Hong Kong leader Carrie Lam has been forced to suspend her annual address after being heckled in parliament.
Opposition lawmakers disrupted the Legislative Council session by shouting and projecting slogans behind her.
After a first interruption, the session resumed only to be interrupted again. It was then suspended - and Ms Lam delivered the address by video instead.
It means the extradition bill - the trigger for months of protests - could not be withdrawn formally.
The bill was suspended in July, but Wednesday's meeting was the first time the Legislative Council (Legco) had resumed since it was stormed by protesters in July, and was the first opportunity to withdraw the bill altogether.
But as Chief Executive Lam was about to begin her speech, opposition lawmakers began shouting and climbing on tables.
They also projected the words "Five demands - not one less" on the wall behind her. Since the protests began, they have widened from rallies against the bill to five key demands - including universal suffrage.
Security tried to control members of the press and protesting pro-democracy lawmakers after Carrie Lam had to leave the chamber for a second time
Opposition lawmaker Tanya Chan said Ms Lam was to blame for the Hong Kong's troubles.
"Both her hands are soaked with blood," she said. "We hope Carrie Lam withdraws and quits. She has no governance ability. She is not suitable to be chief executive."
It was the first time a Hong Kong chief executive had been unable to deliver a policy address in the chamber.
Pro-establishment lawmakers condemned the interruption of the session - saying the address was important for Hong Kong's economic future.
After the assembly was suspended, a pre-recorded speech was made available on the Legco website instead.
In the address, Ms Lam stressed her commitment to "one country, two systems" - the parallel political system introduced in Hong Kong after British rule ended - and said calls for Hong Kong independence would not be tolerated.
She announced several housing and infrastructure policies, saying housing was the most urgent issue the city faces.
In a news conference after the address, Ms Lam rejected claims that her speech ignored the demands of the protest movement.
But she said it was not the time to consider voting reform, while insisting Hong Kong did have freedom of speech and freedom of the press without Chinese interference.
The developments came just hours after Hong Kong protesters won a show of support from US lawmakers, who passed a bill aimed at upholding human rights in the city.
'Other leaders might have faced them down'
Carrie Lam hoped this moment might signal the beginning of the end for Hong Kong's political crisis.
The cover page of her policy address was bright blue, she said, to represent the clear skies ahead. But the first full session of Hong Kong's parliament since it was stormed by protesters in July was cut short.
Other leaders in other places might have faced them down. But Hong Kong's limited form of democracy doesn't produce that kind of pugilistic politician, able to appeal over the heads of opponents to the public at large.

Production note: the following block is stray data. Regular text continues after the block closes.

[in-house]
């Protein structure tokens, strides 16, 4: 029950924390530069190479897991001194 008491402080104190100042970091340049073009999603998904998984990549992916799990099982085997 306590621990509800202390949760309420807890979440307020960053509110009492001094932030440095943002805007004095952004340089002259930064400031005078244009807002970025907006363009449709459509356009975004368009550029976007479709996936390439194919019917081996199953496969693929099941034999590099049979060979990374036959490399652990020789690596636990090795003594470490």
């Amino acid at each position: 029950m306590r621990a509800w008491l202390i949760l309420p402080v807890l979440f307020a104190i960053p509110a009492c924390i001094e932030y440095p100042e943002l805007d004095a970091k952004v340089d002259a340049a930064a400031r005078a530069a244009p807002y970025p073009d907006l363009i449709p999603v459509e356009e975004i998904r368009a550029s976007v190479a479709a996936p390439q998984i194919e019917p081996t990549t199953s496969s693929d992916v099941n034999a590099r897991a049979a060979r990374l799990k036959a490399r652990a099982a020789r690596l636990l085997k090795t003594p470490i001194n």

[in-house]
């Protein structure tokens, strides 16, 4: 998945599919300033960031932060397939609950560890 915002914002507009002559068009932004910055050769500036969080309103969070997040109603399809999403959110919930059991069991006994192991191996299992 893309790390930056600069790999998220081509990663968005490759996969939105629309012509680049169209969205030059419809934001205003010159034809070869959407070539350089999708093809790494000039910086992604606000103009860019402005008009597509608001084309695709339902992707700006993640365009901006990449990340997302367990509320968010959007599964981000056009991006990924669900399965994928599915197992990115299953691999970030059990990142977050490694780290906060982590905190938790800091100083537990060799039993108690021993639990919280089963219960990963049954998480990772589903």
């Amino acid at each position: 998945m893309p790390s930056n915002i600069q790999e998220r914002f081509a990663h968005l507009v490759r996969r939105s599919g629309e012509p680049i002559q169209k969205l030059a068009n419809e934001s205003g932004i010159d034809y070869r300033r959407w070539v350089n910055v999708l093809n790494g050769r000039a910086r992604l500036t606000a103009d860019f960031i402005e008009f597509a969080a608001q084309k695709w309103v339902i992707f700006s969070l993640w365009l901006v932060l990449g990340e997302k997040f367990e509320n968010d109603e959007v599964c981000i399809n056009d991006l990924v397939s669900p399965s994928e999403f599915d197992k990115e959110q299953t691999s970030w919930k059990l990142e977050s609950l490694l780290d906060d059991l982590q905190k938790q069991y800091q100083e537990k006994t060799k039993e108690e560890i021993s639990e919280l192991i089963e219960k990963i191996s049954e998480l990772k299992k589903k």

Which is of course the central point at the heart of the deep divisions splitting this society apart.
The tightly-managed political system seen as a source of stability and strength by supporters - like the ruling Communist Party in Beijing - is seen as a threat and a fundamental weakness for those taking to the streets to argue against it.
What are the Hong Kong protests about?
Hong Kong is part of China but, as a former British colony, has some autonomy and people have more rights.
The protests started in June against plans to allow extradition to the mainland - which many feared would undermine the city's freedoms and judicial independence.
The government in September promised the bill would be withdrawn once parliament resumed but demonstrations continued.
Demands have since widened into five key demands:
- Don't characterise the protests as "riots"
- Amnesty for arrested activists
- An independent inquiry into alleged police brutality
- Implementation of complete universal suffrage
- Withdrawal of the extradition bill
In a conversation with the EU representative in Hong Kong earlier this week, Ms Lam reportedly ruled out even debating universal suffrage in the current climate.
Protests began as soon as Carrie Lam arrived
Protests have taken place every weekend over the past month and in every district, causing widespread disruption.
Clashes between police and activists have become increasingly violent, with police firing live bullets and protesters attacking officers and throwing petrol bombs.
Ms Lam's address was scheduled just days after Chinese President Xi Jinping said any attempt to divide China would end in "bodies smashed and bones ground to powder" - comments seen as an implicit warning to Hong Kong.
How did the protests escalate?
- The first protest took place in June
- In July, protesters stormed Legco, spraying graffiti and defacing symbols
- In August, one protester was injured in the eye, leading to activists wearing eye patches to show solidarity
- Hundreds of flights from Hong Kong were cancelled that month after airport protests
- In September, Ms Lam announced she would withdraw the extradition bill but most protesters said it was "too little, too late"
- On 1 October, China celebrated 70 years of Communist Party rule and Hong Kong saw another day of violent clashes
- An 18-year-old was shot in the chest with a live bullet and protesters fought officers with poles, petrol bombs and other projectiles
- On 4 October the government banned face masks, invoking powers dating back to colonial rule
- Last Sunday, peaceful rallies again descended into clashes with railway stations and shops deemed to be pro-Beijing targeted